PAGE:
I’ll get a bottle of wine to calm your ass down
Put a straw in it, I’m going to get hammered!!!
HE KNOWS MY NAME
HE BROKE THE FOURTH WALL, MY OWN CHARACTER TALKED TO ME
I EITHER HAVE TO DIE OR MARRY HIM
Bucky slumped into the coffee shop the next morning like he had seen, fought, and exorcised an army of ghosts. After a long night of drinking and catching up with Nat, staying in the apartment for breakfast as he usually did on very early Tuesday mornings was out of the question. He would end up crawling into bed and he’d never get through all the copy he had been assigned. He could go straight into the office, but couldn’t stomach the idea. He took his hangover and his work to the coffee shop, not altogether unaware that he would get another day to deal with real life Barista Friend (he’d amended the title in his head; if he had to interact with his own character they would at least be congenial.) Maybe he would just expand his Independent Writing hours, make it two days a week. Steve had picked up on this schedule change and seemed pleasantly surprised to see him, not that Bucky needed his delusions stoked. They were growing like weeds, and Steve greeted him with a smile as he filled the bakery case.
“Two days in a row? Is it my birthday?”
“Is it? I didn’t get you a gift,” Bucky croaked. Steve crossed his arms over his chest, apron puckering over a soft grey shirt. Very soft, Bucky thought it seemed. He tossed that thought immediately in the mindtrash. Fuck.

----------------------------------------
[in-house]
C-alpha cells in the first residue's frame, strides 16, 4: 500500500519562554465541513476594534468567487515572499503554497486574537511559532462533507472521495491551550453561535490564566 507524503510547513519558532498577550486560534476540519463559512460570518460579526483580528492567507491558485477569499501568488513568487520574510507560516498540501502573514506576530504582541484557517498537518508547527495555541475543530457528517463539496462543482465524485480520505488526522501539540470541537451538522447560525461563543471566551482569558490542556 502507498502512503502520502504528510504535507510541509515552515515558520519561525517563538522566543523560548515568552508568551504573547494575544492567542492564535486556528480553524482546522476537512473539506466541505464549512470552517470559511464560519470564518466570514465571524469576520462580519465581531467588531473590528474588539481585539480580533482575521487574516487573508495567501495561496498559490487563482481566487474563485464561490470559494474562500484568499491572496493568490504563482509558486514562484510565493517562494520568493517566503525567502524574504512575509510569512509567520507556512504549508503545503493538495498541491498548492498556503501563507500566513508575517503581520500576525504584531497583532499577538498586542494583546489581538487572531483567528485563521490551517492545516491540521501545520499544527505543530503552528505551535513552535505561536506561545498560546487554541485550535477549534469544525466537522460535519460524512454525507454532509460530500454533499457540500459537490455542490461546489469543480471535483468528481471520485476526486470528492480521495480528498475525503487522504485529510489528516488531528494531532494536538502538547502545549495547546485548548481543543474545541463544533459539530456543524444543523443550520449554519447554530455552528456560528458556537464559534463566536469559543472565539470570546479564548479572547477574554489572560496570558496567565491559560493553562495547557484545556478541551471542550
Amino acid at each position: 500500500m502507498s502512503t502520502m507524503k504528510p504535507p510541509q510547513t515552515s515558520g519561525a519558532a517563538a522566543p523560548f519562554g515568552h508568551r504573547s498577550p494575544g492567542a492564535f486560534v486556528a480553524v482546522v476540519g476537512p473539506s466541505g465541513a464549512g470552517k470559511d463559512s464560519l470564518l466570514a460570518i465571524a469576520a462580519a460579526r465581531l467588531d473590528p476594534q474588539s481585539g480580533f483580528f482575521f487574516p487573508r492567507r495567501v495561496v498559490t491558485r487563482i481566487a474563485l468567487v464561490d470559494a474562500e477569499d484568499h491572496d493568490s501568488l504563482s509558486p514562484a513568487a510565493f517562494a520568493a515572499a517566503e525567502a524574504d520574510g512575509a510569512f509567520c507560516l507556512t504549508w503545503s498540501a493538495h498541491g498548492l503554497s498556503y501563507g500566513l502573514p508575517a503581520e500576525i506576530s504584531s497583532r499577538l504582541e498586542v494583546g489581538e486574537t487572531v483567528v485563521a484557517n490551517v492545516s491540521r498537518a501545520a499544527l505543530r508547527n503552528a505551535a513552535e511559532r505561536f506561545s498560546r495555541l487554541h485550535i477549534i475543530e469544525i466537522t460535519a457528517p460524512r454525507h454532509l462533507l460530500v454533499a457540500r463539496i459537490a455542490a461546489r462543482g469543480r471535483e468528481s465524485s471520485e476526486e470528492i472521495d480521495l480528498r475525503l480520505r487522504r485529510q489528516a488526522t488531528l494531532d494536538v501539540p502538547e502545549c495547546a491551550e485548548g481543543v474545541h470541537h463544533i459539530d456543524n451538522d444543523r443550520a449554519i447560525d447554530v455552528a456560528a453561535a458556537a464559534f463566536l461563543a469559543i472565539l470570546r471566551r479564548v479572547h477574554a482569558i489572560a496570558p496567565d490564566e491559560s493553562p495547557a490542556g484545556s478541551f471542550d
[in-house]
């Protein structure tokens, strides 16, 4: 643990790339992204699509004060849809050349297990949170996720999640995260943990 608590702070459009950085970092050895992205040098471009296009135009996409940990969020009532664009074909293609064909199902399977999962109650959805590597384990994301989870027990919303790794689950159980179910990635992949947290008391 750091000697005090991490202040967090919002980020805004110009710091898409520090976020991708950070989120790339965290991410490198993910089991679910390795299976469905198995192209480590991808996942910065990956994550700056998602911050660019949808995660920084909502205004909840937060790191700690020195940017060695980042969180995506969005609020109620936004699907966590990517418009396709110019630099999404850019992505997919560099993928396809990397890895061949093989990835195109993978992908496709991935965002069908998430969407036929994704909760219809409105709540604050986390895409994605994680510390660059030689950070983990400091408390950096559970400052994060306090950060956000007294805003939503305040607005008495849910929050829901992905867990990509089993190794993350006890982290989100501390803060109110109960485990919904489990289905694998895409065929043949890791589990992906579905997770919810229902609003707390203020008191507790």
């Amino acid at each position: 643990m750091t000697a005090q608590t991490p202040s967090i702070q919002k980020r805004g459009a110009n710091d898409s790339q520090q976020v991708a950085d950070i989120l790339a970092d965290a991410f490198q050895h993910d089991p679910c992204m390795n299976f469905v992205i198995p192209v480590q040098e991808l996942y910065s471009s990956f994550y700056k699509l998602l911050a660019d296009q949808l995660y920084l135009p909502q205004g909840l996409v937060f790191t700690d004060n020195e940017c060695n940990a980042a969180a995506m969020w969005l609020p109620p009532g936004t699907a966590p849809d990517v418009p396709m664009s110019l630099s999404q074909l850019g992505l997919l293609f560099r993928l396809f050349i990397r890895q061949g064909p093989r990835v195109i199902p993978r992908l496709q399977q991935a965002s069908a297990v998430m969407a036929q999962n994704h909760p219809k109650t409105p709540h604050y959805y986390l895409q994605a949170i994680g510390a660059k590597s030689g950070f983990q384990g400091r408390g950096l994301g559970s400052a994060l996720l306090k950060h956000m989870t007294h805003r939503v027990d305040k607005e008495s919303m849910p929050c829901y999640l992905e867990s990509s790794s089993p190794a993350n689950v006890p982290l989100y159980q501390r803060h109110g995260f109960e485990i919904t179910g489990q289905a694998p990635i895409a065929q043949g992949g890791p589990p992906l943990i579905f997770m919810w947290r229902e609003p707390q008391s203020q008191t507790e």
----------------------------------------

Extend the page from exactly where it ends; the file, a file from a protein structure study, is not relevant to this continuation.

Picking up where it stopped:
“That’s fine, you can write me one someday.”
“You don’t even know what I write," Bucky pointed out, his bag sliding from his shoulder though he didn't possess the willpower to re-position. His body was still getting over the coup d'etat of waking up.
“I have good intuition.”
“How about limerick. There once was a boy named Steve---” Bucky scrubbed his hands over his face, the light still burning his eyes, “---whose cafe I can’t seem to leave, he gives me free shit, while my lazy ass sits, hungover like you won’t believe.”
“Bravo! I knew you were talented.” The blonde beamed. A woman came in behind Bucky and approached the till. “Sam?” Steve’s manager slipped behind him on the way to the sink and clapped him on the back, a sort of I-Got-This gesture. Steve turned back to Bucky. “Sit down, I’ll bring you something. Jesus, man, hungover like this on a Tuesday!” Steve’s laugh resonated like a church bell as he set to work, Sam hovering at the steamer. Bucky didn’t want to move; his stomach was a warzone and his head a very consistent nagging throb. But Steve was alive and awake and making him something special. Bucky couldn’t have written a dialogue like that if he tried. He fell into his favorite couch and recounted the evening as best he could. Nat had two generous bottles of shitty red wine waiting for them, the kind that cost seven dollars with a twist off cap but still hit you in the face like a disappointed Italian grandma and taste like communion. He remembered a vivid image of Natasha smiling too sadly over her glass, glass number five? It might have been five. Neither of them had trouble holding their liquor when they went toe-to-toe over something hard and clear, but wine was more fun in spite of feeling so much worse on the recovering end. Bucky in his pajama pants cross-legged at the coffee table rested his head on the cool glass. It was fun until it wasn’t, when things got too real.
“How are things with Brock,” she asked, untying her red bun and settling in to the couch. Brock displayed all the qualities that Natasha would easily assign a barely acceptable human: he cat-called, he disrespected customer service, and he downed energy drinks named after snakes. She was rarely subtle about her distaste. Bucky shrugged.